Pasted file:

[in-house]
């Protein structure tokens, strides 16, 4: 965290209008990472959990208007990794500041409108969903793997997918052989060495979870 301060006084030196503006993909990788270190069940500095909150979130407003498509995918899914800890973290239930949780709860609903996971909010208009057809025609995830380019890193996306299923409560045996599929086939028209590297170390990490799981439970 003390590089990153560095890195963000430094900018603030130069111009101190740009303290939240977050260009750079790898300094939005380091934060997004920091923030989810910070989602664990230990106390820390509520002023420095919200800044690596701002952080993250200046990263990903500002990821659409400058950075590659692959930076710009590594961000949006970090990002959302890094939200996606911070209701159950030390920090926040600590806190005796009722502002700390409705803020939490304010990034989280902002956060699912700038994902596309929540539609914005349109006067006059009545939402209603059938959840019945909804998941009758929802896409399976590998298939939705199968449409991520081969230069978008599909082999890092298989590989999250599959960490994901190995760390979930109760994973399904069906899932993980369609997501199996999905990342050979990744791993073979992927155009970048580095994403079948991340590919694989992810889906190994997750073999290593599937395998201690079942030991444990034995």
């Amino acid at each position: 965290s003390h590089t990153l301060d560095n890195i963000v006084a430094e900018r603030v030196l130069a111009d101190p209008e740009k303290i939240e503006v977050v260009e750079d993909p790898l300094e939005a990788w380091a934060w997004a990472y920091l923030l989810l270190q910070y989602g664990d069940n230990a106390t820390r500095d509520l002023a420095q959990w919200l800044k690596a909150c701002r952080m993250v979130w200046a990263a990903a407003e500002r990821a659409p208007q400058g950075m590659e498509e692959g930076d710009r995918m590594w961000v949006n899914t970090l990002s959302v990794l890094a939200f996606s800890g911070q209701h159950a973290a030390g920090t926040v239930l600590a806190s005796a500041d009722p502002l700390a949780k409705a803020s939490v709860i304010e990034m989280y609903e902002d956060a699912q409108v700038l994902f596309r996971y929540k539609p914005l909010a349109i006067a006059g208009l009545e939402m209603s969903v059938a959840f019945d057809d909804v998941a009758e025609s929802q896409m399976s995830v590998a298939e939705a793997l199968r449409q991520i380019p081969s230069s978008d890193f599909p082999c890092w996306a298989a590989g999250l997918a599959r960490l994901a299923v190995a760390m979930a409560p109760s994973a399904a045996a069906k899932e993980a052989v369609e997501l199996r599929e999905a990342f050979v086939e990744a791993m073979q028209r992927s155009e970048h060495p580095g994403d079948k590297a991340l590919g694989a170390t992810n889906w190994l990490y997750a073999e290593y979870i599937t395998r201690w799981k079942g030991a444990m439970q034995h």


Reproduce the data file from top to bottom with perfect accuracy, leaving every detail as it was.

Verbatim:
[in-house]
């Protein structure tokens, strides 16, 4: 965290209008990472959990208007990794500041409108969903793997997918052989060495979870 301060006084030196503006993909990788270190069940500095909150979130407003498509995918899914800890973290239930949780709860609903996971909010208009057809025609995830380019890193996306299923409560045996599929086939028209590297170390990490799981439970 003390590089990153560095890195963000430094900018603030130069111009101190740009303290939240977050260009750079790898300094939005380091934060997004920091923030989810910070989602664990230990106390820390509520002023420095919200800044690596701002952080993250200046990263990903500002990821659409400058950075590659692959930076710009590594961000949006970090990002959302890094939200996606911070209701159950030390920090926040600590806190005796009722502002700390409705803020939490304010990034989280902002956060699912700038994902596309929540539609914005349109006067006059009545939402209603059938959840019945909804998941009758929802896409399976590998298939939705199968449409991520081969230069978008599909082999890092298989590989999250599959960490994901190995760390979930109760994973399904069906899932993980369609997501199996999905990342050979990744791993073979992927155009970048580095994403079948991340590919694989992810889906190994997750073999290593599937395998201690079942030991444990034995």
């Amino acid at each position: 965290s003390h590089t990153l301060d560095n890195i963000v006084a430094e900018r603030v030196l130069a111009d101190p209008e740009k303290i939240e503006v977050v260009e750079d993909p790898l300094e939005a990788w380091a934060w997004a990472y920091l923030l989810l270190q910070y989602g664990d069940n230990a106390t820390r500095d509520l002023a420095q959990w919200l800044k690596a909150c701002r952080m993250v979130w200046a990263a990903a407003e500002r990821a659409p208007q400058g950075m590659e498509e692959g930076d710009r995918m590594w961000v949006n899914t970090l990002s959302v990794l890094a939200f996606s800890g911070q209701h159950a973290a030390g920090t926040v239930l600590a806190s005796a500041d009722p502002l700390a949780k409705a803020s939490v709860i304010e990034m989280y609903e902002d956060a699912q409108v700038l994902f596309r996971y929540k539609p914005l909010a349109i006067a006059g208009l009545e939402m209603s969903v059938a959840f019945d057809d909804v998941a009758e025609s929802q896409m399976s995830v590998a298939e939705a793997l199968r449409q991520i380019p081969s230069s978008d890193f599909p082999c890092w996306a298989a590989g999250l997918a599959r960490l994901a299923v190995a760390m979930a409560p109760s994973a399904a045996a069906k899932e993980a052989v369609e997501l199996r599929e999905a990342f050979v086939e990744a791993m073979q028209r992927s155009e970048h060495p580095g994403d079948k590297a991340l590919g694989a170390t992810n889906w190994l990490y997750a073999e290593y979870i599937t395998r201690w799981k079942g030991a444990m439970q034995h």